The Douglas Anderson School of the Arts opened a splendid revival of the Pulitzer Prize winner (1953) Picnic by William Inge, which opened April 12th, 2018. The production will remain on stage though April 20. For additional information and tickets, visit datheatreboosters.org.
William Inge’s career peaked in the 1950s as he wrote several successful plays about small-town life, earning the title of “Playwright of the Midwest.” His other well-known works include “Come Back Little Sheba,” “Bus Stop,” and “The Dark at the Top of the Stairs.”
This production is in Douglas Anderson’s Black Box Theatre at the school’s campus in San Marco. We are always excited about reviewing a play in that venue, because we consistently find surprising creative sets used for the productions.
For Picnic, Scenic Designer Nolan O’Dell and Scenic Change Artist Susan Peters have built two modest frame houses, typical of those found in Midwestern homes from the era. The story takes place on the back porches and shared backyard of the homes. Ever want to visit a small Kansas town? Well, here you have it – you will love the green grass.
The action begins with a conversation between Mrs. Potts (Jade Collins), a generous widowed woman who spends her days caring for her invalid mother, and Hal (Simon Thomas), a young drifter who jumped from a passing train. She’s fixed breakfast for him and given him a job: he will be cleaning her yard. Hal is tall, handsome, and is soon sweating and shirtless in the late summer heat.
This catches the eye of the neighbors next door, where Flo (Mickenzie Lee), who is also widowed, lives with her two teenage daughters. Millie (Erin Elkins), the youngest, is very shy and very smart. Daughter Madge (Samantha Jenkins) is eighteen, and considered the most beautiful girl in town. Bomber (Scott Hall), the town’s newsboy, drops by on his bicycle, hoping to persuade Madge to go out with him, she’s not interested. Alan (Whit Hemphill), her steady boyfriend, is a college student, personable, handsome, and from a wealthy family. Flo wants very much for Madge and Alan to marry, hoping her daughter will avoid the many mistakes she made in her own marriage.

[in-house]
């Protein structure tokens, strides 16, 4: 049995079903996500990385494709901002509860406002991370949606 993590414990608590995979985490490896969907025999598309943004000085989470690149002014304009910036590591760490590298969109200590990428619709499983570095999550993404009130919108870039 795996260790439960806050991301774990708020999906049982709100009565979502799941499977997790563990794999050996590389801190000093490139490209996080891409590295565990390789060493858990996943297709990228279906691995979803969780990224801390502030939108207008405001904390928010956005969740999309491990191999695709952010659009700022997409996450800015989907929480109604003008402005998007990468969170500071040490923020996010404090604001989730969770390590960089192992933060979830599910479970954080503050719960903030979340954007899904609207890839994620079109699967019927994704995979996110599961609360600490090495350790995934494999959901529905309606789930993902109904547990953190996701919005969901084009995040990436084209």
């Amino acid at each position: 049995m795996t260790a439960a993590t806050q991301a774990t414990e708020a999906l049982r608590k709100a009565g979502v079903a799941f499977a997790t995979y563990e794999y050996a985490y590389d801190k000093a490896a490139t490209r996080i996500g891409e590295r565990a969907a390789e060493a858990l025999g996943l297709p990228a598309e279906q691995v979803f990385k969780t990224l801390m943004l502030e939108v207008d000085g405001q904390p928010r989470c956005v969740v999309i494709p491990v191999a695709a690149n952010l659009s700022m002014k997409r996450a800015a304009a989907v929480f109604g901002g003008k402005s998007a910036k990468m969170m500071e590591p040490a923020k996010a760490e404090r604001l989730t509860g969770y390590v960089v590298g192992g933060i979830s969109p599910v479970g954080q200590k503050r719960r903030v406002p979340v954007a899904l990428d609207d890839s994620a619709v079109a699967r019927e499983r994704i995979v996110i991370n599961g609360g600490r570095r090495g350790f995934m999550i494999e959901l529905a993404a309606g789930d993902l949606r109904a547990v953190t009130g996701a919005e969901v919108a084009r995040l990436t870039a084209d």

Alan and Hal greet each other; they were high school friends who played football together. However, that’s all they have in common, as Hal drinks heavily, and has no goals, skills, or future prospects.
The family is preparing for Neewollah, a festive Labor Day celebration. (Fun Fact: Neewollah is Halloween spelled backwards, and reportedly continues to be celebrated in Kansas).
A subplot concerns Rosemary (Madison Kiernan), a middle-aged school teacher who rents a room from Flo. Life is slipping away, and she wants something more exciting than socializing with her two amusing friends, teachers Natasha (Irma Kronkite) and Chloe (Christine Schoenwalder). She does have a man, at least a part-time man, who owns a business elsewhere. Howard (Lennon Myers) is a nice guy but he hasn’t given marriage much thought until Rosemary begins to plead with him to marry her. Soon. Tomorrow morning.
We soon find Hal dancing with Madge, she is clearly enamored, and we won’t have more to say about the unfolding story, as the policy of the Dual Critics is to avoid spoilers, especially when post-review performances are scheduled.
Director Simone Aden has done an exceptional job of casting and directing the production. Several of the performers were portraying much older characters but were totally believable through studied vocal control and the fine costuming of designer Krista Buffington.
Additional Picnic crew members included Hampton Keith and Kane Carter (Stage Managers); Jennifer Kilgore (Lighting Design); Simone Aden (Sound Design); Geoff Moss (Technical Direction); and Dance Captain (Mickenzie Lee).